Colossal. Film Review.

Liverpool Sound and Vision Rating * * * *

Cast: Anne Hathaway, Jason Sudeikis, Austin Stowell, Tim Blake Nelson, Dan Stevens, Hannah Cheramy, Nathan Ellison.


There is a monster in all of us, how we keep it quiet, how we take on its virtues and its quirks is up to us, whether we drown it, whether we lull it to sleep with any type of substances or whether we allow it to consume us, to overtake our lives and subdue, to make us feel the guilt of all we have done, the thought behind it all may be too much to handle, it may just be too Colossal.

In one of the quirkiest films of the year, Anne Hathaway and Jason Sudeikis go head to head as two people driven by a past event but who have buried their feelings so deep inside a bottle that the only way to let the monster loose, is to let the monster loose and see the devastation it causes on the people of South Korea. Quirky perhaps but one with a deep underlying message of allowing abuse to grow, to not stamp it out from the very beginning is to see the Monster become something too big to handle, to see it consume you inside and out.

Hatred is an abdominal feeling, hatred driven by jealousy and of oneself is terrifying, it can cause spite to rise, abuse to fester and the unsavoury element in us all to maximise its potential. Colossal plays on this perfectly, it shrouds itself around the thought that deep within us is still a child who cannot get its own way so it must stamp on the friends toy or belittle the neighbour’s achievements just so it can feel good about itself, it is the kind of person who will say that gaining a degree and the sacrifices made means nothing whilst all the time stealing someone else’s wife or husband.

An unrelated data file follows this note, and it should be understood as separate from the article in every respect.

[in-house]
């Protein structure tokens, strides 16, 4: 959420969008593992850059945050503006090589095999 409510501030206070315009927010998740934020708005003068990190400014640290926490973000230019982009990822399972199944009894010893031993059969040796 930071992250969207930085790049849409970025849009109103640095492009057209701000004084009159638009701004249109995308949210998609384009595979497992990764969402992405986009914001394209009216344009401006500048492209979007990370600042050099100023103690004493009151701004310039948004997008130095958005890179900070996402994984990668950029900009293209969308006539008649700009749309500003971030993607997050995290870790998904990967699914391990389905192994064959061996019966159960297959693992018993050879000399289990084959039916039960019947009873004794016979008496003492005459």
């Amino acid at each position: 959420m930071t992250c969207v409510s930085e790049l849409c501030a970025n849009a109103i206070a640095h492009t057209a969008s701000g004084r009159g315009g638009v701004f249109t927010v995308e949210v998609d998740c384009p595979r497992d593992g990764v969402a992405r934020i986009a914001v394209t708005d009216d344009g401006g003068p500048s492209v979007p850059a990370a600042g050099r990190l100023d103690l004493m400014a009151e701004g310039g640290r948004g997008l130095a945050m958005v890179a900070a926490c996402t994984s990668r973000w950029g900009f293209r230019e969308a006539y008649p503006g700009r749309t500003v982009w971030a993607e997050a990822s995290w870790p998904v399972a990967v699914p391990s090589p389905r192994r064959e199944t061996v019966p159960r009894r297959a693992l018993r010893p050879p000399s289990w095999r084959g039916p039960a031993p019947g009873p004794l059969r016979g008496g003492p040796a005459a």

This message underneath the sometimes underplayed humour is the real colossus, it is the real feeling of depth that carries it through and one in which, whilst Anne Hathaway won’t be as recognised as she was for her role in Les Miserables, nevertheless sparkles with great passion and joy, one in which Jason Sudeikis excels as the bitter and twisted friend.

Colossal is worth seeing for the message alone, for we all know someone who lives their life trapped in a bottle, not wishing to let the monster free.

Ian D. Hall